[PoM] Most intense line of HCl molecule

• BRN
In summary, In this conversation, an expert summarizer has determined the equilibrium internuclear distance of HCl molecule, knowing that some contiguous lines of the rotational spectrum of 2H35Cl are observed at the wavelengths: 234.1, 186.8, 156.4, 134.1, 117, 5. Using these wavelengths and the energy difference between the rotational spectra lines, the equilibrium internuclear distance is calculated to be 1.2837*10^{-10} [m]. Assuming emission, the most intense line is associated to l=4 or l=5.
BRN
Hi guys, I've another exercise...

1. Homework Statement

Determine the equilibrium internuclear distance ##R_M## of HCl molecule, knowing That some contiguous lines of the rotational spectrum of 2H35Cl are observed at the wavelengths: 234.1, 186.8, 156.4, 134.1, 117, 5 ##\mu m##. If the experiment is conducted with a gaseous sample at T = 410 K, indicates which of these lines is the most intense.

The Attempt at a Solution

The energy difference between the rotational spectra lines is:

##\Delta E_{rot}=\frac{\hbar^2}{I}(l_i+1)##

For a ##l \rightarrow l-1## transition ##\Rightarrow \Delta E_{rot}=\frac{\hbar^2}{I}l##

and for simplicity, I assume ##l=1 \rightarrow l=0## transition. So:

##\Delta E_{rot}=\frac{\hbar^2}{\mu R_M^2}l##

For example, I take account the first two wavelengths:

##E_1=\frac{hc}{\lambda_1}=8.4852*10^{-22}[J]##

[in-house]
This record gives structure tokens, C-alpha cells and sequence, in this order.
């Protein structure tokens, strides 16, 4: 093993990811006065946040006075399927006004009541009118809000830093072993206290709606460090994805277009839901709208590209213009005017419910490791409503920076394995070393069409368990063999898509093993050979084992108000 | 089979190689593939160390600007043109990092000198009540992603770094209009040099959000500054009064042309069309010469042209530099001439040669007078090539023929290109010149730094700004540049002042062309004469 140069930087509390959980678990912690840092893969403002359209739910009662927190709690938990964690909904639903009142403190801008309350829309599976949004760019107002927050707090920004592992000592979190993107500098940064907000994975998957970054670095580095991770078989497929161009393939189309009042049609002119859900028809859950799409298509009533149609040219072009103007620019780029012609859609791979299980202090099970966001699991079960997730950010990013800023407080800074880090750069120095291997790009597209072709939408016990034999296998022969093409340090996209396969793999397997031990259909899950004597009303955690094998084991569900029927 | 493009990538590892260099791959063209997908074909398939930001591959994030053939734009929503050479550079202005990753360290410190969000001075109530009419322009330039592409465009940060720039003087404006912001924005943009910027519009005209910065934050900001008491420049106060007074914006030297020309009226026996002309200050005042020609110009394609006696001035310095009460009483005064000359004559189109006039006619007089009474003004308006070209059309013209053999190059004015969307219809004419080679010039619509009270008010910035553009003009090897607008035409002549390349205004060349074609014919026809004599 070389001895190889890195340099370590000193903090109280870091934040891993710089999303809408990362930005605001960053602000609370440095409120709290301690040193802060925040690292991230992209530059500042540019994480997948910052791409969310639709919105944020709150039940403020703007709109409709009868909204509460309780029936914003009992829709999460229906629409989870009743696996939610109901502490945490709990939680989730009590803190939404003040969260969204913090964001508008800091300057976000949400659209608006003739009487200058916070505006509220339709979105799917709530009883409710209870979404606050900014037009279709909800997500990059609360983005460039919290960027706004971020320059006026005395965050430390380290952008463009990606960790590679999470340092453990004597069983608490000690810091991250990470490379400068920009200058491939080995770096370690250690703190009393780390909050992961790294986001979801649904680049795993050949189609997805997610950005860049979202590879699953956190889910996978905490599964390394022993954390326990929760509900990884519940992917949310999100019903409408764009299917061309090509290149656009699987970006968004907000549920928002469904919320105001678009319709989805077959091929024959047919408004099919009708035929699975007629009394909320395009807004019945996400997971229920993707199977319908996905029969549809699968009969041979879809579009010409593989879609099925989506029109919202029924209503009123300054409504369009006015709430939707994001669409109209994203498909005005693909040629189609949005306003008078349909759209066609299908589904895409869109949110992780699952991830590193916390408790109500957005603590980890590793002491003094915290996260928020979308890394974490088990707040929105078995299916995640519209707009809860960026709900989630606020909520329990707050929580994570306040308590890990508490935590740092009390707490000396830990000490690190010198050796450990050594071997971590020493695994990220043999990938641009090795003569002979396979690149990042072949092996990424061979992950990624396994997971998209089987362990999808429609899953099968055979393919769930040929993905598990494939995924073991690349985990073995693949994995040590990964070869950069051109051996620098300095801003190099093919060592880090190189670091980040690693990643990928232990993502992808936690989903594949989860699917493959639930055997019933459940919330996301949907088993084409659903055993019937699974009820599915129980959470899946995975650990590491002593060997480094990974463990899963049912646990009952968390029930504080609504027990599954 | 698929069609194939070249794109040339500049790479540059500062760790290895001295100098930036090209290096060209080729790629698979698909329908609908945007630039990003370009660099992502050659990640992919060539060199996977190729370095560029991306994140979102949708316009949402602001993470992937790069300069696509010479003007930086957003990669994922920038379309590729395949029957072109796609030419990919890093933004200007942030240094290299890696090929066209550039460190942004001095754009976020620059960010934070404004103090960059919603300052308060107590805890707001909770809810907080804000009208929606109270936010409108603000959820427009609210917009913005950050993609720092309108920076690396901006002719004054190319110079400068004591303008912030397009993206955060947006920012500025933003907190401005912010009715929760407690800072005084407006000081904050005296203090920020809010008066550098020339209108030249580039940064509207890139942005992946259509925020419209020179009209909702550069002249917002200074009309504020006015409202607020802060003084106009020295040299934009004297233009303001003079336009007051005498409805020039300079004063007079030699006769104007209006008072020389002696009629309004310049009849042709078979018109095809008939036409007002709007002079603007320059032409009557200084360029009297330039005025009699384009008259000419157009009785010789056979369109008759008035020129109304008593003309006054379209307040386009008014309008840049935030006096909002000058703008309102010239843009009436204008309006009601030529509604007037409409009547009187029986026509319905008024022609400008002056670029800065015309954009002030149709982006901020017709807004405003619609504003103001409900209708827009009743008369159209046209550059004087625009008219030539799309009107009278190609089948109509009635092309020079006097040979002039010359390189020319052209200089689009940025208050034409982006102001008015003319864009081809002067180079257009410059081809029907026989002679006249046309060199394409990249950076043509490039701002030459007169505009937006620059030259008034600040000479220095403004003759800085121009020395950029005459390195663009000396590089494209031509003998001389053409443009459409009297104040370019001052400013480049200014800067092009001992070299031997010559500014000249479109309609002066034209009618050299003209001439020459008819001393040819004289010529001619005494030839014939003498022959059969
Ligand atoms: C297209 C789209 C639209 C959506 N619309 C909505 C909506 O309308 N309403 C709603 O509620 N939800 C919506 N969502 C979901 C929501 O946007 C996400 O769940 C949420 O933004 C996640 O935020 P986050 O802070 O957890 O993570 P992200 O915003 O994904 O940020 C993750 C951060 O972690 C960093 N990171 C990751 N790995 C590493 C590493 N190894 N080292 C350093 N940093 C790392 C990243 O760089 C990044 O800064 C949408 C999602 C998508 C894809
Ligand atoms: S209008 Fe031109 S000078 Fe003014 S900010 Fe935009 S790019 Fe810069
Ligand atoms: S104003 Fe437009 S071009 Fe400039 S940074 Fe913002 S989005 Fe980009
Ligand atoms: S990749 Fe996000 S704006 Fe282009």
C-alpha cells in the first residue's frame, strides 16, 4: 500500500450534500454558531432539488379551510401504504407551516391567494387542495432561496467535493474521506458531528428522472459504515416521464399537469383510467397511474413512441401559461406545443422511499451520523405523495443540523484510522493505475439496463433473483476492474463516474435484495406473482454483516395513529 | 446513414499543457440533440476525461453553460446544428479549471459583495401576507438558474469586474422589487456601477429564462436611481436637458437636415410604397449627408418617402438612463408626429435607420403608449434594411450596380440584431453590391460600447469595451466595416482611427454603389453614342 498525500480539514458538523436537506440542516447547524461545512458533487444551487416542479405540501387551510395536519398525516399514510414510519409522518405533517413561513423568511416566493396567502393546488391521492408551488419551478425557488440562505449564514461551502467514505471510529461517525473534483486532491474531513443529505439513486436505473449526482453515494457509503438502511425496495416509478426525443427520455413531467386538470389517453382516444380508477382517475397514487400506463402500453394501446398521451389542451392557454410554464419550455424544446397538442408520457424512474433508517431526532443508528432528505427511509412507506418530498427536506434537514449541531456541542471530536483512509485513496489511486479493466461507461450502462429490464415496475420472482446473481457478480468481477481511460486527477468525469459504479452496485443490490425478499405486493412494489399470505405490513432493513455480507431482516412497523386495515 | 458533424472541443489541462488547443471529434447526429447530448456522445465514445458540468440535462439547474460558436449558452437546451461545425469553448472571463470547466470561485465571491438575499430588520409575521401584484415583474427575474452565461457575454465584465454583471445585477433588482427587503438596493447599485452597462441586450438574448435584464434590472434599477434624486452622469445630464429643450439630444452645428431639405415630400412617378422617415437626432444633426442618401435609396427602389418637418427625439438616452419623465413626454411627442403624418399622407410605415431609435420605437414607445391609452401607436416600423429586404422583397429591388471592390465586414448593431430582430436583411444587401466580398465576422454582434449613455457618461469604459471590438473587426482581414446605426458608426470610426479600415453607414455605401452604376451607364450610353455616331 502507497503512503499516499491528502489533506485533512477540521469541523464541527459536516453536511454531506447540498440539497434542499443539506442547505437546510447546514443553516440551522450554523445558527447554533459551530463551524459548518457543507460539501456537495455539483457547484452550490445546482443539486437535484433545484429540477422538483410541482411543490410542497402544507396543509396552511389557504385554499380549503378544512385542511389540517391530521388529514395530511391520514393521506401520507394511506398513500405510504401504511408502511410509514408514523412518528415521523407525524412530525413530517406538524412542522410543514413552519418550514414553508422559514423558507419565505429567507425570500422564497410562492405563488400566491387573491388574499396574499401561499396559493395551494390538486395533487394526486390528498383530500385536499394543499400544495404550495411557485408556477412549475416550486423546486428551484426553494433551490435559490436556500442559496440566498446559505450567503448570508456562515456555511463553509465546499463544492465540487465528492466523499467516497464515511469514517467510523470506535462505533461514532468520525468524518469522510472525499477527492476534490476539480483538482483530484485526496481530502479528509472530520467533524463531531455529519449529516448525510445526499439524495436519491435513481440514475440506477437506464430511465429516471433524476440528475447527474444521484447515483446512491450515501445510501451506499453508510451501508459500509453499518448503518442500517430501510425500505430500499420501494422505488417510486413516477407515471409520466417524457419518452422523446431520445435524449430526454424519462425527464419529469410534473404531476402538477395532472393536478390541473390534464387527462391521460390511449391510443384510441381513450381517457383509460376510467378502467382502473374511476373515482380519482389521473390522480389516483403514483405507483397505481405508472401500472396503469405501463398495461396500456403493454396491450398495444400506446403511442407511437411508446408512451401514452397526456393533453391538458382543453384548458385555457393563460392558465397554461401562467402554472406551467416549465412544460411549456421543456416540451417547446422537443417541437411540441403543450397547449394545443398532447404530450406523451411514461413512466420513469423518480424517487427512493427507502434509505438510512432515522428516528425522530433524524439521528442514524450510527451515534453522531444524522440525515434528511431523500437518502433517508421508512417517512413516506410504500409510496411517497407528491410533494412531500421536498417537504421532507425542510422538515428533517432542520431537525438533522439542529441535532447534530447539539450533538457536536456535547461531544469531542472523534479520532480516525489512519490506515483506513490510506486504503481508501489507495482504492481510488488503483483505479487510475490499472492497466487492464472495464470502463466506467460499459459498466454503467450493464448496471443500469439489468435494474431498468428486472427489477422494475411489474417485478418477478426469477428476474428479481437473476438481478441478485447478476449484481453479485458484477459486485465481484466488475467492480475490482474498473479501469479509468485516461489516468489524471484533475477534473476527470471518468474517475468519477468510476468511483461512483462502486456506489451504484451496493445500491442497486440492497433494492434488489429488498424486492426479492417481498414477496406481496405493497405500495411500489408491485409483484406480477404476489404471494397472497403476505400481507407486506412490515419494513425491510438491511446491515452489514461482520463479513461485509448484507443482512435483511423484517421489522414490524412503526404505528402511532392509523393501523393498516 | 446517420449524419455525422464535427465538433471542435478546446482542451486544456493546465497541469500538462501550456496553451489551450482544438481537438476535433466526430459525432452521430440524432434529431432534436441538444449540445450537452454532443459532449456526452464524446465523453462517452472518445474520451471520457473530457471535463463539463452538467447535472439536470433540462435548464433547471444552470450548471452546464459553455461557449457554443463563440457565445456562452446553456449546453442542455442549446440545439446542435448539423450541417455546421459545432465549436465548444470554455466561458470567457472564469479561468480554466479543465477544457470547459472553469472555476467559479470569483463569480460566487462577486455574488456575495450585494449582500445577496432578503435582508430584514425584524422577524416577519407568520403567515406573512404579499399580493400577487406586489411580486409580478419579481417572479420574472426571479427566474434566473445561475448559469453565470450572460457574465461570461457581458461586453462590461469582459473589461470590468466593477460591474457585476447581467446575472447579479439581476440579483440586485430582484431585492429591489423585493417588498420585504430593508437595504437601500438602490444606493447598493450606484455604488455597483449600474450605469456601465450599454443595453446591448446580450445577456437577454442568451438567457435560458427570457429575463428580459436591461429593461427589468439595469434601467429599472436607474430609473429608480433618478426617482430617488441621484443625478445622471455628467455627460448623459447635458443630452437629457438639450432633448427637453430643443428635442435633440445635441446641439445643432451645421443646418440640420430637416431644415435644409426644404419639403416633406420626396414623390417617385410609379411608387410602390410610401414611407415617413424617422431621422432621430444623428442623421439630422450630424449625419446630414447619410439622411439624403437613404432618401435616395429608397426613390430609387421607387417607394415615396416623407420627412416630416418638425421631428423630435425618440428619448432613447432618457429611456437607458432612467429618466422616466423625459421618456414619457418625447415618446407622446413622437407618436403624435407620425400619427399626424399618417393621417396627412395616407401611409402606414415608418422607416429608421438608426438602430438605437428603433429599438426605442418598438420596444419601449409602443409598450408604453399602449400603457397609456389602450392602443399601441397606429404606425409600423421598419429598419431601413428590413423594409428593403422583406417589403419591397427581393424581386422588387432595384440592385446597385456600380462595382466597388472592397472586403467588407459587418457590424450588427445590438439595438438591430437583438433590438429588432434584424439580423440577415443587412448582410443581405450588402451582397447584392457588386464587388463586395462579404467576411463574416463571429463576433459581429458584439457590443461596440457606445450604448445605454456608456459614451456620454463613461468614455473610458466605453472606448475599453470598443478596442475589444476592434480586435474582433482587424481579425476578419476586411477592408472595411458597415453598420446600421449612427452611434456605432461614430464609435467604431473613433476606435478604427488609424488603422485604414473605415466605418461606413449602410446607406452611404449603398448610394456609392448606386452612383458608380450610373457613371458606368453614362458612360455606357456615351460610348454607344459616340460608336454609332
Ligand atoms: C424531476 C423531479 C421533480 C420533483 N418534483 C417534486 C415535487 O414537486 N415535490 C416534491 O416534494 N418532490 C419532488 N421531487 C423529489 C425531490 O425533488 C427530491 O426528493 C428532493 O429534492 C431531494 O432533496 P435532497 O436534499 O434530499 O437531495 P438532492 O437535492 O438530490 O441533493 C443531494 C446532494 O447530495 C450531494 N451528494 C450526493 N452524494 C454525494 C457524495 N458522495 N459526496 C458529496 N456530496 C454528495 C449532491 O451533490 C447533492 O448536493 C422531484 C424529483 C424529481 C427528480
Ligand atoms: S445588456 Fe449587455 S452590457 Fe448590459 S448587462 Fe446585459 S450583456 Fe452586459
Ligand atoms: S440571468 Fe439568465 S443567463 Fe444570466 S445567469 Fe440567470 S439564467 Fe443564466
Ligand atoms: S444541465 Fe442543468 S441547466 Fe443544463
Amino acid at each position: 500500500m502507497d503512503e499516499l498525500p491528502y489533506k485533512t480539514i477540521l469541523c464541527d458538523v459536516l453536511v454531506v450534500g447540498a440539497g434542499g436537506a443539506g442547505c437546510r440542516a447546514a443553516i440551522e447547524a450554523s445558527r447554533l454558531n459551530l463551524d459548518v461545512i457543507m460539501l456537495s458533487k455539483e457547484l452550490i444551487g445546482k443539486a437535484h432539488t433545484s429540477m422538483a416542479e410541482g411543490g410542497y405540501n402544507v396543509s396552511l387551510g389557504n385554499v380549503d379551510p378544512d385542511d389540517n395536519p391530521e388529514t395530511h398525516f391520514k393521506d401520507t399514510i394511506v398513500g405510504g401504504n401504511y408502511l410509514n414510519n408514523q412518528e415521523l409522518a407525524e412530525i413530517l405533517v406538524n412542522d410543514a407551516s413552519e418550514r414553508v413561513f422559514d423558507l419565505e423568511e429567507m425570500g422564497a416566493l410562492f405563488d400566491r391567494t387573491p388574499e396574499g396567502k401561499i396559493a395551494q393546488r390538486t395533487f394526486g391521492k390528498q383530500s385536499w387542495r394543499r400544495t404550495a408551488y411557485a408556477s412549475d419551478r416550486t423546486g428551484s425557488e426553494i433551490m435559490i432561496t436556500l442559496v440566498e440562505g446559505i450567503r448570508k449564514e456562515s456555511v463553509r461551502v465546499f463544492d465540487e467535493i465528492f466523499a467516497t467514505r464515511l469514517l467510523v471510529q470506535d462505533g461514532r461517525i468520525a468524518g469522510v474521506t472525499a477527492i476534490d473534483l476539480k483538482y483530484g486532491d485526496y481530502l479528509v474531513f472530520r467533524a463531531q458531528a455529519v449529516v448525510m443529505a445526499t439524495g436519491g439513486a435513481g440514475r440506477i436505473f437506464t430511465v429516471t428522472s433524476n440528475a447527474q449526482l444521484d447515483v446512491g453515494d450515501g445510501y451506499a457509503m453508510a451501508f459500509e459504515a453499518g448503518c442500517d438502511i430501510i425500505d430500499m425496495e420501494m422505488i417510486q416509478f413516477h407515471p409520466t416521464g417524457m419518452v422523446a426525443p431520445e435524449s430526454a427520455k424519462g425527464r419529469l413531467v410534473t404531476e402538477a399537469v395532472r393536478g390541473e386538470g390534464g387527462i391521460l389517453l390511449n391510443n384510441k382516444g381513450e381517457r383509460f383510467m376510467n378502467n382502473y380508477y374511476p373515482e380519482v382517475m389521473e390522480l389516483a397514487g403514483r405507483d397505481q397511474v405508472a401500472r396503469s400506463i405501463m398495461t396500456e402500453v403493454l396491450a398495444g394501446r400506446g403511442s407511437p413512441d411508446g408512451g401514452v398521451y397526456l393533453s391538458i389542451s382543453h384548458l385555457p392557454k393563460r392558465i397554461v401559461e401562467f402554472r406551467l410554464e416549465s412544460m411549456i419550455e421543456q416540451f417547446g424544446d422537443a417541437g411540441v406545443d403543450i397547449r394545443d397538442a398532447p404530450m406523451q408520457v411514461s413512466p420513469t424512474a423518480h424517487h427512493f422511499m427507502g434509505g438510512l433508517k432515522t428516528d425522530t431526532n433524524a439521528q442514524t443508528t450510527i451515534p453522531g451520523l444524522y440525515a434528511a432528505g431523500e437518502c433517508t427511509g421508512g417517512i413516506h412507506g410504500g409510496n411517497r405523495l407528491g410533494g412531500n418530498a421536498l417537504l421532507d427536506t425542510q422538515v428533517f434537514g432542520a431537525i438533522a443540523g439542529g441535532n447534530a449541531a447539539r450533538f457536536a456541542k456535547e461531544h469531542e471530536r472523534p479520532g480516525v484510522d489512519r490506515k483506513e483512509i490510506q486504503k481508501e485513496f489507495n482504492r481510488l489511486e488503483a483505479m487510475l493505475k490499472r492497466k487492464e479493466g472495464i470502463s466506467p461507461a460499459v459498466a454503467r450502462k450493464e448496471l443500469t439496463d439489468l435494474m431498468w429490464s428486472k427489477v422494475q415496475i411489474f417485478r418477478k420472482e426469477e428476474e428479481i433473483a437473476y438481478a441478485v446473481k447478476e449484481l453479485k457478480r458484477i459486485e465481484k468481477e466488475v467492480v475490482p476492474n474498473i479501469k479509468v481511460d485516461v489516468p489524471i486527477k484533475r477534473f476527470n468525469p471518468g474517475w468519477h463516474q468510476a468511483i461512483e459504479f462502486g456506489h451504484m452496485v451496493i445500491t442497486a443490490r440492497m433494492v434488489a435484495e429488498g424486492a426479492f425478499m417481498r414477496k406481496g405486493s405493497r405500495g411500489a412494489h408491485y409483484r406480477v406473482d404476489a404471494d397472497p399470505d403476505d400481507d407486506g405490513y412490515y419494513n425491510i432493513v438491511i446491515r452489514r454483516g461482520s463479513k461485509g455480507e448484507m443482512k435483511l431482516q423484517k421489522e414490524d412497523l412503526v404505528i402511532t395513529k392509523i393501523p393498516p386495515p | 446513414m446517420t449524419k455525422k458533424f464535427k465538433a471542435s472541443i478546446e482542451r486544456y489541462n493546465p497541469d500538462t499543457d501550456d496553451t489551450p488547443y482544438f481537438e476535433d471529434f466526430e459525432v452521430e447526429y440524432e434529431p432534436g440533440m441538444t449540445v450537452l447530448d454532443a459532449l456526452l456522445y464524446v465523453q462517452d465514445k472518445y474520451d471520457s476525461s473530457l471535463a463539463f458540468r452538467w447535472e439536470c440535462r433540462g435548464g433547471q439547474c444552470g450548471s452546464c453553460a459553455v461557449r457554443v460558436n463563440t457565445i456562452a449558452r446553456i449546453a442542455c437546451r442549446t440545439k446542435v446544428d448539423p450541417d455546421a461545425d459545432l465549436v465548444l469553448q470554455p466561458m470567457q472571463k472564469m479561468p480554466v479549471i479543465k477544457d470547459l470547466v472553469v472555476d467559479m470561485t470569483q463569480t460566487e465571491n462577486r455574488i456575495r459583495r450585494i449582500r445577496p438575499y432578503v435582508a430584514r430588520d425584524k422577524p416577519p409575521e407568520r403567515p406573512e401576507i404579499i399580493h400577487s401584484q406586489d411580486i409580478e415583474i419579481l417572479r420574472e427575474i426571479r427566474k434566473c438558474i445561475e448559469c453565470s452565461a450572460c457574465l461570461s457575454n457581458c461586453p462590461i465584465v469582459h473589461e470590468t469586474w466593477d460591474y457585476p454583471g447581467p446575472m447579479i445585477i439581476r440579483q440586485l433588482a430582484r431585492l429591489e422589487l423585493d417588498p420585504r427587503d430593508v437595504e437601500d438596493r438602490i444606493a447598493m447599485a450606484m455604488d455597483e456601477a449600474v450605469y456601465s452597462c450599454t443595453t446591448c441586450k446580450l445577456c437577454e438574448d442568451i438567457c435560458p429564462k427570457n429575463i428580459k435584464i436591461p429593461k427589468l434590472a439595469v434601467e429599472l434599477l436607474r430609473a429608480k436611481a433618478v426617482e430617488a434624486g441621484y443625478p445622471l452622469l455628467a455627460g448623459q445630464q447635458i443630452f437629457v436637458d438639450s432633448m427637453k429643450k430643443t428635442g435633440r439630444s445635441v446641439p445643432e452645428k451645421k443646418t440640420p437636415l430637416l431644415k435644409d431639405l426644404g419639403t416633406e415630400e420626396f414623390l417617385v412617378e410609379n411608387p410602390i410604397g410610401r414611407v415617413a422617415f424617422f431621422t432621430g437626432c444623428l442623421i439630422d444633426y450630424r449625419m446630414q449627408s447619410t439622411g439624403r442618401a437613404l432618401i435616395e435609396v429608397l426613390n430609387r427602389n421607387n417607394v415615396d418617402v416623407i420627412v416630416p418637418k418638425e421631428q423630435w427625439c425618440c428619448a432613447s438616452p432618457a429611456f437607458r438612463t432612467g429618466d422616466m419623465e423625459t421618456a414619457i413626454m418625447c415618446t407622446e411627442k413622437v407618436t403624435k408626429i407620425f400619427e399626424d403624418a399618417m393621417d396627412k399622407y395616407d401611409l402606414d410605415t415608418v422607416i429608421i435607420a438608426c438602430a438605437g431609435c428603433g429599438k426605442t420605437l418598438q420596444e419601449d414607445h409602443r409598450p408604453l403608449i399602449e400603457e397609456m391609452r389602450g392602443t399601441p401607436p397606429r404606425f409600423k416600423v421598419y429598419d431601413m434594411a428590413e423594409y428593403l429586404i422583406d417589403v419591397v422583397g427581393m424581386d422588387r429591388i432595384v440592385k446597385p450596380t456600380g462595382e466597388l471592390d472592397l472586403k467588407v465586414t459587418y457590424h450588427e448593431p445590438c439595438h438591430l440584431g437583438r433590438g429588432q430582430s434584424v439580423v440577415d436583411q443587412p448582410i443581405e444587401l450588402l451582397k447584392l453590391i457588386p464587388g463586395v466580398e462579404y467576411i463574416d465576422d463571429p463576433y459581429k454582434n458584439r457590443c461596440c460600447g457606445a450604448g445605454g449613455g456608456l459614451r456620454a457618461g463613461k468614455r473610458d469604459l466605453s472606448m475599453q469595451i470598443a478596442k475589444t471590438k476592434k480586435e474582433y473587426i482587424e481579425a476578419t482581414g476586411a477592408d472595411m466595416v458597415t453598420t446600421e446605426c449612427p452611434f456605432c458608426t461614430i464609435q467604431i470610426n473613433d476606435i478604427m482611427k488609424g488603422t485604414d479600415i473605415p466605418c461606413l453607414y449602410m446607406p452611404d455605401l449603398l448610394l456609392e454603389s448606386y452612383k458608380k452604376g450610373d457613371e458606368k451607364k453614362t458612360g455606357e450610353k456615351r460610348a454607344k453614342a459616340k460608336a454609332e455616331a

##E_2=\frac{hc}{\lambda_2}=1.0633*10^{-21}[J]##

Then, I have ##\Delta E_{rot}=2.1478*10^{-22}[J]##

also:

##\mu=\frac{35*2}{37} \frac{10^{-3}}{N_A}=3.1415*10^{-27}[kg]##

and:

##R_M=\sqrt{\frac{\hbar^2}{\mu \Delta E_{rot}}}=1.2837*10^{-10} [m]##

This result is OK.

Now, ##I=\mu R_M^2=5.1768*10^{-47}[kg m^2]##

The most intense line is that of the transition that start from the most populated level.
The most populous level ##l_{max}## is calculated as:

from the rotational level population
##P_{rot}=\frac{2l+1}{Z_{rot}}e^{-\beta E_{rot}}=\frac{2l+1}{Z_{rot}}e^{-\beta (\frac{\hbar^2}{2\mu}\frac{l)l+1)}{R_M^2})}##

##\frac{\partial P_{rot}}{\partial l}|l_{max}= 2+(2l+1)^2(-\beta \frac{\hbar^2}{2I})|l_{max}=0##

##\Rightarrow l_{max}=\sqrt{\frac{I}{\beta \hbar^2}}-\frac{1}{2}=\sqrt{\frac{k_BTI}{ \hbar^2}}-\frac{1}{2}=4.63##

therefore, the most intense line is associated to ##l=4 \rightarrow l=5## or ##l=5 \rightarrow l=4##

but already at this point I'm wrong...

Solutions are: ##R_M=129,7 [pm]##; transition ##l=5 \rightarrow l=6## with ##\lambda=156.4[\mu m]##

Where am I wrong?

Last edited:
No one can help me?

BRN said:
from the rotational level population